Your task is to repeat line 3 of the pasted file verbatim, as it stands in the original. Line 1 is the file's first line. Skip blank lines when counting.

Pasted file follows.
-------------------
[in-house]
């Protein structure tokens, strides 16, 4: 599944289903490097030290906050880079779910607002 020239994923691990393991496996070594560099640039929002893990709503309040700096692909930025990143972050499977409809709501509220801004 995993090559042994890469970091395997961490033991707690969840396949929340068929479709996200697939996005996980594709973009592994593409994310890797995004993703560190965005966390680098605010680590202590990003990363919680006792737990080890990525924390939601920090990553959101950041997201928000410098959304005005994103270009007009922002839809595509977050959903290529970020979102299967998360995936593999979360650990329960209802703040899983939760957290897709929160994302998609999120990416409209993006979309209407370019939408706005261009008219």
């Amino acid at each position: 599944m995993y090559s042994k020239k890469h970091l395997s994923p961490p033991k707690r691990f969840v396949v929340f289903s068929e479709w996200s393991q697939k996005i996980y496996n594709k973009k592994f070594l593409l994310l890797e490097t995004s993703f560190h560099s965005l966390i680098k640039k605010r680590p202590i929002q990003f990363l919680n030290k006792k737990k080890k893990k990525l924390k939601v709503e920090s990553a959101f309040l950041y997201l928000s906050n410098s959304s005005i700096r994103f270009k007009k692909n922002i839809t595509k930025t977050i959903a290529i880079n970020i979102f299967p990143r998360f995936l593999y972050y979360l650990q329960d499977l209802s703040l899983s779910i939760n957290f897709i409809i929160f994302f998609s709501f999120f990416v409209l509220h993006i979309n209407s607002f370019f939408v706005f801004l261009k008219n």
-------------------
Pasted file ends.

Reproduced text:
């Amino acid at each position: 599944m995993y090559s042994k020239k890469h970091l395997s994923p961490p033991k707690r691990f969840v396949v929340f289903s068929e479709w996200s393991q697939k996005i996980y496996n594709k973009k592994f070594l593409l994310l890797e490097t995004s993703f560190h560099s965005l966390i680098k640039k605010r680590p202590i929002q990003f990363l919680n030290k006792k737990k080890k893990k990525l924390k939601v709503e920090s990553a959101f309040l950041y997201l928000s906050n410098s959304s005005i700096r994103f270009k007009k692909n922002i839809t595509k930025t977050i959903a290529i880079n970020i979102f299967p990143r998360f995936l593999y972050y979360l650990q329960d499977l209802s703040l899983s779910i939760n957290f897709i409809i929160f994302f998609s709501f999120f990416v409209l509220h993006i979309n209407s607002f370019f939408v706005f801004l261009k008219n």